In the next in his series on Dunfermline’s Industrial and Commercial Past, George Beattie relates the history of David West & Son, Road Haulier of Rumblingwell and Touch. This business started in 1920 using ex-army vehicles and grew steadily. Early in the Second World War it was placed under the control of the Ministry of War Transport to prioritise war work and later it was briefly nationalised. The company was re-started following de-nationalisation and continued to thrive until merged into a much larger UK business in the 1960’s. The article shows the scale of the economic changes made by the needs of wartime and also the subsequent changes in the UK economy as national companies superseded local ones.
Sue Mowat has researched the history of the development of another part of Dunfermline. In “Harleys Acres” she describes how the area which lies roughly between James Street and Campbell Street has developed over the last 250 years, how it was brought into the administration of the town and how its use has varied from rail and bus stations to retail parks and shopping centres. She also makes a plea for proper archaeological assessment before any future developments closer to the centre of historic Dunfermline are carried out.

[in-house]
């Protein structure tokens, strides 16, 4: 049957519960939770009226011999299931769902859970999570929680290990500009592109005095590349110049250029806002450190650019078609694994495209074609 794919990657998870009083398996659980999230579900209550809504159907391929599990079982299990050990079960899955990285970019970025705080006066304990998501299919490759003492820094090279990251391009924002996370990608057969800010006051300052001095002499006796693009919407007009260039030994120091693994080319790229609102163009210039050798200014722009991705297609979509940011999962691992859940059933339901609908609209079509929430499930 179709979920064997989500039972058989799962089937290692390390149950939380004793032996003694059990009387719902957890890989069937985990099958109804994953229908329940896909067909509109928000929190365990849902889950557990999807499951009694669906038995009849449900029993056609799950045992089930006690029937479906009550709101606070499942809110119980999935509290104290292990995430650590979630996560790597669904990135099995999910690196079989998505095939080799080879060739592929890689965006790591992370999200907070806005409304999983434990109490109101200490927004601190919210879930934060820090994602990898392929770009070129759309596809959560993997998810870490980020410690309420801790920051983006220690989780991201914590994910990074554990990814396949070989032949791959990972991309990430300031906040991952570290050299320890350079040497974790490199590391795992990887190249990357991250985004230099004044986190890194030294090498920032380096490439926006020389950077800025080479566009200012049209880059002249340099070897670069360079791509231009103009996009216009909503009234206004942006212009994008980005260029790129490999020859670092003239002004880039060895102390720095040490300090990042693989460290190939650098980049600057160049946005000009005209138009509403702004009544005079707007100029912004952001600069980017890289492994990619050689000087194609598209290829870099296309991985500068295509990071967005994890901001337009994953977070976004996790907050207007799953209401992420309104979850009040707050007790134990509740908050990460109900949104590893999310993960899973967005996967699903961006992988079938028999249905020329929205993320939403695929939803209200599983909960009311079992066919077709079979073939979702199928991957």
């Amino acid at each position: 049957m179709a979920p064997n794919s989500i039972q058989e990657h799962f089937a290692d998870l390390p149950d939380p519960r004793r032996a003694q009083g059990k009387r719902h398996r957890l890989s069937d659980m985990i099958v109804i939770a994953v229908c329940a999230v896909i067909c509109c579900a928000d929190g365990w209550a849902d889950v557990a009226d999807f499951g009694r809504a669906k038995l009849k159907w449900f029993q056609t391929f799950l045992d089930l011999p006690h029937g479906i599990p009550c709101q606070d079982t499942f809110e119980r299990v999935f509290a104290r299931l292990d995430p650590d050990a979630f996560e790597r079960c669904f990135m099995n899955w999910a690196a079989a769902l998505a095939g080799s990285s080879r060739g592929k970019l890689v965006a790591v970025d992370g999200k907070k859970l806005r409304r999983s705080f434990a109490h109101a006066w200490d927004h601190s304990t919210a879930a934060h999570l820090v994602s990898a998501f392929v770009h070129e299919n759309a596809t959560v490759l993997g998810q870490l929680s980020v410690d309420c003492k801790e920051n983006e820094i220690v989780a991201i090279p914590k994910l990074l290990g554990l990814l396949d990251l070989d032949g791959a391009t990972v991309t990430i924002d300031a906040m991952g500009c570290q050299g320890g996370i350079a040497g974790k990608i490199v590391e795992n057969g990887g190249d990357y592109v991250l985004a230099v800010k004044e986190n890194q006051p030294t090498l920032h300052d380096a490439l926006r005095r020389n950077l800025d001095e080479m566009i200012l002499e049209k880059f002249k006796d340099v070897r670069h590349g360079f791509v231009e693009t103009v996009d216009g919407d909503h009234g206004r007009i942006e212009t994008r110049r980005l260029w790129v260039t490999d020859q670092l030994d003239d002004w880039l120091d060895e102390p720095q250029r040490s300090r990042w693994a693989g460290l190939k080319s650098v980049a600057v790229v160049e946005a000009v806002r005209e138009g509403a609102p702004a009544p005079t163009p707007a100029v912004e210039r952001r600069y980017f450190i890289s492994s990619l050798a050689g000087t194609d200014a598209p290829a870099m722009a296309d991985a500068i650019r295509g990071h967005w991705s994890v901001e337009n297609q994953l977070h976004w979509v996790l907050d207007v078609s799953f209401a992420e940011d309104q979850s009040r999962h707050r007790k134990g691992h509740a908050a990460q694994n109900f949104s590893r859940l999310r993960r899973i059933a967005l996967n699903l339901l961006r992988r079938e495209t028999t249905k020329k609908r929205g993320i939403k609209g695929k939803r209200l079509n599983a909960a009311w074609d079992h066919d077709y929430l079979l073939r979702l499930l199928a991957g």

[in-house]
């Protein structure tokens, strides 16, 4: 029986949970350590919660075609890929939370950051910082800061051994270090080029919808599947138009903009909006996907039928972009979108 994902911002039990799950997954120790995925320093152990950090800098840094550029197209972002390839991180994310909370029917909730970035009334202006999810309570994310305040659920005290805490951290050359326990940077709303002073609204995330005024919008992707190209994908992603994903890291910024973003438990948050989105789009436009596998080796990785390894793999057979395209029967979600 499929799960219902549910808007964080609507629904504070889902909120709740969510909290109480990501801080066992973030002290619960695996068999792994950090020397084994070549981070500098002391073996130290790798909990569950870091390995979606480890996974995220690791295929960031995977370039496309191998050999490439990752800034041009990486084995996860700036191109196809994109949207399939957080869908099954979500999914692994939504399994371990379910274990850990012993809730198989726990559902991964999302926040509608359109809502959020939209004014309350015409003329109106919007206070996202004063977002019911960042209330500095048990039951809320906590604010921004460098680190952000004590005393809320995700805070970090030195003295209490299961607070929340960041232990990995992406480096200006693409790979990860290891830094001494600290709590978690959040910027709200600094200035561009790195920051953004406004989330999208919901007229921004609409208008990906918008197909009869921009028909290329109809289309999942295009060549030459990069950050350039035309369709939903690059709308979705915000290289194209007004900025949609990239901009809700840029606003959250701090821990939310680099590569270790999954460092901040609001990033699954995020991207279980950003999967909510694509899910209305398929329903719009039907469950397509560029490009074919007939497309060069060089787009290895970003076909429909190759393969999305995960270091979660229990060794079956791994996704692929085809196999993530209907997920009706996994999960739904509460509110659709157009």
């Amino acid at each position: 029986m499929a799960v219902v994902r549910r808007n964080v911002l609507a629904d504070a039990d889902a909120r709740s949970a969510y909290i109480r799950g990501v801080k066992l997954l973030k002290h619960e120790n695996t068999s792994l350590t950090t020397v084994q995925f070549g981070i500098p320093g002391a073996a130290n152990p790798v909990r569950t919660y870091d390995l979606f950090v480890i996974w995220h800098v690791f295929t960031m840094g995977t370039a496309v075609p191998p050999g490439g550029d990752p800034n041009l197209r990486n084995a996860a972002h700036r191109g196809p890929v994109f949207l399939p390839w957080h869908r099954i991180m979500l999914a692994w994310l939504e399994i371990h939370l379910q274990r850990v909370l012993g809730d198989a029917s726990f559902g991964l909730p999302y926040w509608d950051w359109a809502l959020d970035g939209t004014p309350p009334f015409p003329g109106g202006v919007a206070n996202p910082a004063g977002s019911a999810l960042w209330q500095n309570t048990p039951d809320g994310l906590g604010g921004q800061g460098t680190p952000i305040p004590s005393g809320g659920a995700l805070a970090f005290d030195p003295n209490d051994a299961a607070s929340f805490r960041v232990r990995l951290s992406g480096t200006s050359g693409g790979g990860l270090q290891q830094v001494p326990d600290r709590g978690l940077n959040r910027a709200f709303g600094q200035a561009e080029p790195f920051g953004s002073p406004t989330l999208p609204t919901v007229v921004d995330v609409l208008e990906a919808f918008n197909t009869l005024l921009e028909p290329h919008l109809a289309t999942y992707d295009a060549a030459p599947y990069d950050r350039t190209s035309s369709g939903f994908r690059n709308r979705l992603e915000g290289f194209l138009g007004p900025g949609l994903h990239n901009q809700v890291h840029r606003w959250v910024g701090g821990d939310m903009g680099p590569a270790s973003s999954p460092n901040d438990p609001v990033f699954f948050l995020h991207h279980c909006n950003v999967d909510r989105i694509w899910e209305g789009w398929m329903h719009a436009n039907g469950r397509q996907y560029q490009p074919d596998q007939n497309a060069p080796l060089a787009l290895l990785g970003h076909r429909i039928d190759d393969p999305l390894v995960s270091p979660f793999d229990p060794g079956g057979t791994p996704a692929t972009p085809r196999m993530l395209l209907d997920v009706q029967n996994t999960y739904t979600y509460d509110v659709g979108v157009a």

Sue Mowat describes the development of an area of central Dunfermline in her new article “Before The Bus Station” . Using some excellent large scale maps of the town she illustrates her research on the changing uses of the land where our Bus Station now stands and tells us of the people who once lived there.
In “Gardening in Victorian Dunfermline” Sue Mowat extends her series of articles on life in Dunfermline with an engaging look at the activities of the many gardeners in Dunfermline, partly through press reports on the four gardening societies which were then in existence.
In his latest article on Dunfermline’s industrial past, John Goodall & Co Ltd, George Beattie presents the history of a firm which started in the 1860’s with a horse and carriage, grew into a leading carriage hiring business and then made a successful transition to hiring and selling motor vehicles. As always, George’s article is illustrated with a marvelous selection of historic photographs.